WASHINGTON (CNN) - House Minority Leader Nancy Pelosi has struggled with how to address the sexual harassment allegations against Rep. John Conyers as she balances a key black caucus' sensitivities toward one of its founders with the need to swiftly act during a time of heightened awareness about sexual misconduct.
On NBC's "Meet the Press" Sunday morning, Pelosi wouldn't say whether she believed the former Conyers staff members who have accused him of sexual harassment and workplace abuse. In the interview, she called him an "icon" who has "done a great deal to protect women," citing his support of the Violence Against Women Act.
A senior Democratic aide tells CNN that Pelosi has found the sexual harassment allegations against Conyers "a very difficult process" to deal with, in part, because he's a member of the Congressional Black Caucus.
Asked why Pelosi refused to answer the question of whether she believes the accusers on "Meet the Press," the aide said it has everything to do with the fact that the two women who have made allegations against Conyers are still unnamed.
"CBC members feel that over time, they've been unfairly targeted and they go into this scenario with raw feelings about how the process works," the aide said.
The CBC didn't immediately return a CNN request for comment.
During the "Meet the Press" interview, Pelosi would also not say whether Conyers should be removed as the top Democrat on the House Judiciary Committee, but believed he would "do the right thing." He resigned from the committee post later that day and continues to deny the allegations. Another aide told CNN that Pelosi worked behind the scenes with Conyers and other CBC members to lay the groundwork for him to step aside gracefully.
The first aide stressed, as Pelosi suggested Sunday, that Conyers stepping down as ranking member of Judiciary Committee was the "correct outcome."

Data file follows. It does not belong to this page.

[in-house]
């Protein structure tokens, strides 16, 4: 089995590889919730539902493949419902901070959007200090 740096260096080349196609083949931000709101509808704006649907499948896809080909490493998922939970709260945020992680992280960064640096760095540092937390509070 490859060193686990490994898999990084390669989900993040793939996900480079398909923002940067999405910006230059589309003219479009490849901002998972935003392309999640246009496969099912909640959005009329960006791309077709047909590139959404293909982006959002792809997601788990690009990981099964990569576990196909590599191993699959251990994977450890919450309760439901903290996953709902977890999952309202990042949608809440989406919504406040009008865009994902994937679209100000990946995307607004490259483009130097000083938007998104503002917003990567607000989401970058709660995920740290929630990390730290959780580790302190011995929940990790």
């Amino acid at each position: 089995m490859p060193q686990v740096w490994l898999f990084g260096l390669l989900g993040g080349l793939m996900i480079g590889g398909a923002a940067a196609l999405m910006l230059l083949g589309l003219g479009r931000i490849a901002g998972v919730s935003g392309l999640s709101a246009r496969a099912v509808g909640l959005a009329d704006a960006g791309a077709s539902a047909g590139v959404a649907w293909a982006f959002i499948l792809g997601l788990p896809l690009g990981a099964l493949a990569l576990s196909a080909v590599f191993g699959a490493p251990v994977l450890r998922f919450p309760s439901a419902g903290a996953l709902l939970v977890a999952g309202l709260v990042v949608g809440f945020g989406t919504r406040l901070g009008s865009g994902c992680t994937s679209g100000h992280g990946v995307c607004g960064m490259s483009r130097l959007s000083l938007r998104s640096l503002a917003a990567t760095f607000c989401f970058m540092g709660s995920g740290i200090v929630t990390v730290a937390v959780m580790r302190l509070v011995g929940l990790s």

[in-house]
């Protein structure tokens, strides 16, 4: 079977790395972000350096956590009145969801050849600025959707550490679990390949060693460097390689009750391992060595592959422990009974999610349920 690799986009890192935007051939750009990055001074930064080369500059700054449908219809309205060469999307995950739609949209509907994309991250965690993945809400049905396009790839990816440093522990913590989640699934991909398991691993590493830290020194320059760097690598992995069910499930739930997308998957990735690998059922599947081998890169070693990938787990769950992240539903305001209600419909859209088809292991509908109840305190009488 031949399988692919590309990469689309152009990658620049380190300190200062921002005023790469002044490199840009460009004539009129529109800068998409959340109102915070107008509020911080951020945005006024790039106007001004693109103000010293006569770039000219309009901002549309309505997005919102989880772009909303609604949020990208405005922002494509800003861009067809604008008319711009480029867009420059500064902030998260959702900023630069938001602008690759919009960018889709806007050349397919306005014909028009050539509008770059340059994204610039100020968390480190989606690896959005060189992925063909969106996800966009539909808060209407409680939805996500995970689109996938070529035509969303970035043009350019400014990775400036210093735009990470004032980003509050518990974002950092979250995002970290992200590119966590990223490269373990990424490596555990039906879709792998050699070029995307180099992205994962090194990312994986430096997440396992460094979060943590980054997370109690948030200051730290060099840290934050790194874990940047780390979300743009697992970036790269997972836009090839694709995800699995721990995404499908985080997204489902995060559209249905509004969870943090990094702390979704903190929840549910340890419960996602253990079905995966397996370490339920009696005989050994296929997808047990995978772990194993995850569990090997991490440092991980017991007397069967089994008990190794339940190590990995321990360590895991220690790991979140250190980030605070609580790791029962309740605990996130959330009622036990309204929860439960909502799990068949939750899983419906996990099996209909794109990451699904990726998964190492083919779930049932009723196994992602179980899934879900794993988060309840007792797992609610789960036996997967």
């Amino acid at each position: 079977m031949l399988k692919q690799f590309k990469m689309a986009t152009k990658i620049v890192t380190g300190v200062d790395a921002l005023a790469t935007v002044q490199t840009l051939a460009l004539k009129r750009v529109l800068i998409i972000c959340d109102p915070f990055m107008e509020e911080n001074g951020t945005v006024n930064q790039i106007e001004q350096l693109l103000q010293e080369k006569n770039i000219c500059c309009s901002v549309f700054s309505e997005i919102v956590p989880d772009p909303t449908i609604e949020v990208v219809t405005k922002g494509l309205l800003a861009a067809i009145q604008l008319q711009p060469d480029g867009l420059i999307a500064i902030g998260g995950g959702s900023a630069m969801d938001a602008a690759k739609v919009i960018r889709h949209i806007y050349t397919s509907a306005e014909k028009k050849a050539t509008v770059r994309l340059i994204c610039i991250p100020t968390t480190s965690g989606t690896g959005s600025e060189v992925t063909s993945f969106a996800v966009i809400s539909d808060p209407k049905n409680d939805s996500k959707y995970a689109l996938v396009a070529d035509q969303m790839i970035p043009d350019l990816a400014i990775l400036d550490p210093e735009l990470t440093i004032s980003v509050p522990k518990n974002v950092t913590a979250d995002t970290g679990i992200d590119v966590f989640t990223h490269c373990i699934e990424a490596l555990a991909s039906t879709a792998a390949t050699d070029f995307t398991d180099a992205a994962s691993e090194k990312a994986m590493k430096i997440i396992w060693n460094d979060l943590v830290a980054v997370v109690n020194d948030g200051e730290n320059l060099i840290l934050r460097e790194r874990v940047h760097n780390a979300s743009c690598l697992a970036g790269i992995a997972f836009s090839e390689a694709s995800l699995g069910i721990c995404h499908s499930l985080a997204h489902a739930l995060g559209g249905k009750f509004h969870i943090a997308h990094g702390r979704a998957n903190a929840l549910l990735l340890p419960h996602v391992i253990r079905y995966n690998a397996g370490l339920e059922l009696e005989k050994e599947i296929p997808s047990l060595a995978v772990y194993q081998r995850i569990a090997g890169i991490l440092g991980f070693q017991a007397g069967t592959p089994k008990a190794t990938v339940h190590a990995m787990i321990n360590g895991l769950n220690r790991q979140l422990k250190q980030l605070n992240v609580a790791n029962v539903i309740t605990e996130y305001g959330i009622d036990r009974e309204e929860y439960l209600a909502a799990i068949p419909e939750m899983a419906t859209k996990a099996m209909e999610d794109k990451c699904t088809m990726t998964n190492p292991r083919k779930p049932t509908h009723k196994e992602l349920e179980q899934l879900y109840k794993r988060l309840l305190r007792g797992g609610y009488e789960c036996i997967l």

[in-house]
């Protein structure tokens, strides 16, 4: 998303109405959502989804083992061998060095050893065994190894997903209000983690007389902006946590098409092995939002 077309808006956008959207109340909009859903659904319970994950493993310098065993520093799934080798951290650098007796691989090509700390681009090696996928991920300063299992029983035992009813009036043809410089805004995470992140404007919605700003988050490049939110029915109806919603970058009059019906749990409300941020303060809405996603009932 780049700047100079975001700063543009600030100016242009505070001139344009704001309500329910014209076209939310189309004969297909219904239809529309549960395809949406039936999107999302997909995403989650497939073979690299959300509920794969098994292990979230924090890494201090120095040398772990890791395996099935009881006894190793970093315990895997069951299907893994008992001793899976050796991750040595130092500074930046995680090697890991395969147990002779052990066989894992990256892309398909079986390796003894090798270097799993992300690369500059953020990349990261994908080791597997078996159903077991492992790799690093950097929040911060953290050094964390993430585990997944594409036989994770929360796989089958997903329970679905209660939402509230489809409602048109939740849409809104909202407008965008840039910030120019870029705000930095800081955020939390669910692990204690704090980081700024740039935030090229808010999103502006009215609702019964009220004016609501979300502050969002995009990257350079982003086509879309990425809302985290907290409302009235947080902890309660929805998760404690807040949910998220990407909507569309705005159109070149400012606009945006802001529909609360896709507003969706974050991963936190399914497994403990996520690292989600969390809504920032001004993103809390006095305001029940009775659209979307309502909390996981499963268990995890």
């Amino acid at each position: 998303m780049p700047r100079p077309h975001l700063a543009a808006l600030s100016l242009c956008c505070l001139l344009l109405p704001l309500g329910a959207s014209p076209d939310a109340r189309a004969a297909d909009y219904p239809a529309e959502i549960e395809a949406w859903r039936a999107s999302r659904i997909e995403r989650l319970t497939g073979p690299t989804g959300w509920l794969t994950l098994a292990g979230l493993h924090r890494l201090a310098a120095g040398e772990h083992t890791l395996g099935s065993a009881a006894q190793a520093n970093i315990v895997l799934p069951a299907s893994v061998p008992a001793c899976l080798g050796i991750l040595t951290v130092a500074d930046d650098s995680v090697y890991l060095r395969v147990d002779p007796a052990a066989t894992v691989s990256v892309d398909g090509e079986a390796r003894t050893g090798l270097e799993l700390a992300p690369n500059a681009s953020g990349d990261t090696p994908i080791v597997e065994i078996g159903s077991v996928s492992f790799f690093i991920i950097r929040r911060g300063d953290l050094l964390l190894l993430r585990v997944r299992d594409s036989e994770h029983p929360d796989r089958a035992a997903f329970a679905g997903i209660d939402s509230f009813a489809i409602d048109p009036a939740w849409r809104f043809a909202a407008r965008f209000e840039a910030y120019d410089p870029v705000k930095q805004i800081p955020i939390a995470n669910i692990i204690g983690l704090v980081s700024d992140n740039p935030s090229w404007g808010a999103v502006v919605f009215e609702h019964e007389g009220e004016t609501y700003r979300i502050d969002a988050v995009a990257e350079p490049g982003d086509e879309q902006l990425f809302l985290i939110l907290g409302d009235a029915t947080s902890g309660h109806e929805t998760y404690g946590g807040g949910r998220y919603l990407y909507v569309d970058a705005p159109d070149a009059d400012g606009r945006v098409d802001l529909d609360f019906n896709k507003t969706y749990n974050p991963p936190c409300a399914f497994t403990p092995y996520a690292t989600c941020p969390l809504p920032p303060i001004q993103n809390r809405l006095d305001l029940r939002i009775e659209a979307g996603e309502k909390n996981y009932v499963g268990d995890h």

Pelosi believes she would be setting a "dangerous precedent" if "any anonymous complaint" leads to a member being declared guilty, the aide said.
The aide went as far as to say: "I think if she was asked about (Sen. Al) Franken in that way, there would be a different answer." Several women who have provided their names have revealed that Franken groped them, and he has apologized for the behavior.
Pelosi has a strained history with the CBC.
According to The Washington Post, the caucus accused Pelosi of a "racially tinged double standard" back in 2007, when she worked to oust Rep. William Jefferson, D-Louisiana, from the Ways and Means Committee -- while he was being investigated for allegedly keeping money accepted from an FBI informant stashed in a freezer -- while permitting Rep. Alan Mollohan, D-West Virginia, who is white, to stay on a committee during his federal investigation.
There were similar tensions when Pelosi opted to censure Rep. Charlie Rangel, D-New York, in 2010 for violating House rules on several counts, including failing to pay taxes on a vacation home. All but one of the CBC's members voted against censure.
And in 2014, the CBC pushed back when Pelosi planned to endorse Rep. Anna Eshoo, D-California, over a more senior member to be the next ranking member of the Energy and Commerce Committee. Since long-serving CBC members hold a number of top committee slots, the move angered many in the CBC.
"When I first came here 10 years ago, the conversation among members was, 'Seniority mattered,'" said Rep. G.K. Butterfield, D-North Carolina, who became the CBC chair the following congressional session, told Roll Call in 2014.
"As the years went on, the conversation became, 'Seniority is important, but not controlling.' Then the conversation was, 'Seniority is a factor.' And now the discussion among some is that seniority really should not be a determinant. That is not the direction I want our caucus to go," he added.
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